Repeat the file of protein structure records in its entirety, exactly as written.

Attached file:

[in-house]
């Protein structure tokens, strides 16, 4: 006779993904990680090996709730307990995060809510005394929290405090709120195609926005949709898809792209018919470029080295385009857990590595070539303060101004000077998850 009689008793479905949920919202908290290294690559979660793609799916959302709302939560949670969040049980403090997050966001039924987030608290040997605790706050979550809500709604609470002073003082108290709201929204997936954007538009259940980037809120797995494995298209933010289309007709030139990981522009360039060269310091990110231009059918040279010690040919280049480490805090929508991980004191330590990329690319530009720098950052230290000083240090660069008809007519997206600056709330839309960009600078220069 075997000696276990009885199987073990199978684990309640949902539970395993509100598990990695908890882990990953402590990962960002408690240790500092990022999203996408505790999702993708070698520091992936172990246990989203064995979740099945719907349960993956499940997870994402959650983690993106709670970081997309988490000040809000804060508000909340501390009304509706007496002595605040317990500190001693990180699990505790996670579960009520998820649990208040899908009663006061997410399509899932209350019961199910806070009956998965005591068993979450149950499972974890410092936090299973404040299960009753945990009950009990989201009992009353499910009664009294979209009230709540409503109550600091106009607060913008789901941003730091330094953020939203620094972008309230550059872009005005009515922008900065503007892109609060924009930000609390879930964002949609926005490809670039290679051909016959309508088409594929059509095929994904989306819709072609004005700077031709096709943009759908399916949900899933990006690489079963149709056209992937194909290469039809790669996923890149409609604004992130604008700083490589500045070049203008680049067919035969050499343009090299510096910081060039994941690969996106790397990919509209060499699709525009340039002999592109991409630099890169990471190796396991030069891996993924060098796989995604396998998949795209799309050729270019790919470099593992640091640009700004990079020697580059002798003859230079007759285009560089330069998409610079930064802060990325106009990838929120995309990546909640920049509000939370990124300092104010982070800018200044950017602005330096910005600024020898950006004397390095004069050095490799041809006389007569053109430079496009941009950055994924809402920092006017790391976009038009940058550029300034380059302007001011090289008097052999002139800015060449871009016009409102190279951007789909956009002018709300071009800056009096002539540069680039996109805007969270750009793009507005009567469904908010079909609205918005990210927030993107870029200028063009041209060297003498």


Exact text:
[in-house]
């Protein structure tokens, strides 16, 4: 006779993904990680090996709730307990995060809510005394929290405090709120195609926005949709898809792209018919470029080295385009857990590595070539303060101004000077998850 009689008793479905949920919202908290290294690559979660793609799916959302709302939560949670969040049980403090997050966001039924987030608290040997605790706050979550809500709604609470002073003082108290709201929204997936954007538009259940980037809120797995494995298209933010289309007709030139990981522009360039060269310091990110231009059918040279010690040919280049480490805090929508991980004191330590990329690319530009720098950052230290000083240090660069008809007519997206600056709330839309960009600078220069 075997000696276990009885199987073990199978684990309640949902539970395993509100598990990695908890882990990953402590990962960002408690240790500092990022999203996408505790999702993708070698520091992936172990246990989203064995979740099945719907349960993956499940997870994402959650983690993106709670970081997309988490000040809000804060508000909340501390009304509706007496002595605040317990500190001693990180699990505790996670579960009520998820649990208040899908009663006061997410399509899932209350019961199910806070009956998965005591068993979450149950499972974890410092936090299973404040299960009753945990009950009990989201009992009353499910009664009294979209009230709540409503109550600091106009607060913008789901941003730091330094953020939203620094972008309230550059872009005005009515922008900065503007892109609060924009930000609390879930964002949609926005490809670039290679051909016959309508088409594929059509095929994904989306819709072609004005700077031709096709943009759908399916949900899933990006690489079963149709056209992937194909290469039809790669996923890149409609604004992130604008700083490589500045070049203008680049067919035969050499343009090299510096910081060039994941690969996106790397990919509209060499699709525009340039002999592109991409630099890169990471190796396991030069891996993924060098796989995604396998998949795209799309050729270019790919470099593992640091640009700004990079020697580059002798003859230079007759285009560089330069998409610079930064802060990325106009990838929120995309990546909640920049509000939370990124300092104010982070800018200044950017602005330096910005600024020898950006004397390095004069050095490799041809006389007569053109430079496009941009950055994924809402920092006017790391976009038009940058550029300034380059302007001011090289008097052999002139800015060449871009016009409102190279951007789909956009002018709300071009800056009096002539540069680039996109805007969270750009793009507005009567469904908010079909609205918005990210927030993107870029200028063009041209060297003498």